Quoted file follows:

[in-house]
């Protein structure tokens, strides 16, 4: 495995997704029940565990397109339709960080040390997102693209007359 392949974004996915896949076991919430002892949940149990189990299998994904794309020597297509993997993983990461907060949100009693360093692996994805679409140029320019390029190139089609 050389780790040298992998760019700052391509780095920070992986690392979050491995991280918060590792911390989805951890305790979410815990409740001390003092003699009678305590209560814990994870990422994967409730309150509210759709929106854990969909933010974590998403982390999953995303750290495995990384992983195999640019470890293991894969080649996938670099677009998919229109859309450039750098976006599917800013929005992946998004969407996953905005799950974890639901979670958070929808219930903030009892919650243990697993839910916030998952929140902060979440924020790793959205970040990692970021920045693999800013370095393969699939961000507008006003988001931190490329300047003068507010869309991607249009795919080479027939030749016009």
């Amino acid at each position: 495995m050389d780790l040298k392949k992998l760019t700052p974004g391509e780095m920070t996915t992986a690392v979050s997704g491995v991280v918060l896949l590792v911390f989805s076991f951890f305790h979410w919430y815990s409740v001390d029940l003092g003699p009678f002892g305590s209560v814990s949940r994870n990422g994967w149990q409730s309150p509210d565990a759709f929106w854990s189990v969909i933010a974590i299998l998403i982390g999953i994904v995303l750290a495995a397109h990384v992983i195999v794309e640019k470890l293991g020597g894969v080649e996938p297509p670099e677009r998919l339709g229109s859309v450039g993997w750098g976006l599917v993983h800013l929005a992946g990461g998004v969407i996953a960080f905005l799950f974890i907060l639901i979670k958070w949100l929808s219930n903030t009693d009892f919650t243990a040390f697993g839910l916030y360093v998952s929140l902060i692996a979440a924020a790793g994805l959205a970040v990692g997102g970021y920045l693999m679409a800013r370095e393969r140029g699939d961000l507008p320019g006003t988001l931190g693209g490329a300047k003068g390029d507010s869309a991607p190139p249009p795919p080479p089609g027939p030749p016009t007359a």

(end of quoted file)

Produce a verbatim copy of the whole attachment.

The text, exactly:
[in-house]
């Protein structure tokens, strides 16, 4: 495995997704029940565990397109339709960080040390997102693209007359 392949974004996915896949076991919430002892949940149990189990299998994904794309020597297509993997993983990461907060949100009693360093692996994805679409140029320019390029190139089609 050389780790040298992998760019700052391509780095920070992986690392979050491995991280918060590792911390989805951890305790979410815990409740001390003092003699009678305590209560814990994870990422994967409730309150509210759709929106854990969909933010974590998403982390999953995303750290495995990384992983195999640019470890293991894969080649996938670099677009998919229109859309450039750098976006599917800013929005992946998004969407996953905005799950974890639901979670958070929808219930903030009892919650243990697993839910916030998952929140902060979440924020790793959205970040990692970021920045693999800013370095393969699939961000507008006003988001931190490329300047003068507010869309991607249009795919080479027939030749016009």
């Amino acid at each position: 495995m050389d780790l040298k392949k992998l760019t700052p974004g391509e780095m920070t996915t992986a690392v979050s997704g491995v991280v918060l896949l590792v911390f989805s076991f951890f305790h979410w919430y815990s409740v001390d029940l003092g003699p009678f002892g305590s209560v814990s949940r994870n990422g994967w149990q409730s309150p509210d565990a759709f929106w854990s189990v969909i933010a974590i299998l998403i982390g999953i994904v995303l750290a495995a397109h990384v992983i195999v794309e640019k470890l293991g020597g894969v080649e996938p297509p670099e677009r998919l339709g229109s859309v450039g993997w750098g976006l599917v993983h800013l929005a992946g990461g998004v969407i996953a960080f905005l799950f974890i907060l639901i979670k958070w949100l929808s219930n903030t009693d009892f919650t243990a040390f697993g839910l916030y360093v998952s929140l902060i692996a979440a924020a790793g994805l959205a970040v990692g997102g970021y920045l693999m679409a800013r370095e393969r140029g699939d961000l507008p320019g006003t988001l931190g693209g490329a300047k003068g390029d507010s869309a991607p190139p249009p795919p080479p089609g027939p030749p016009t007359a």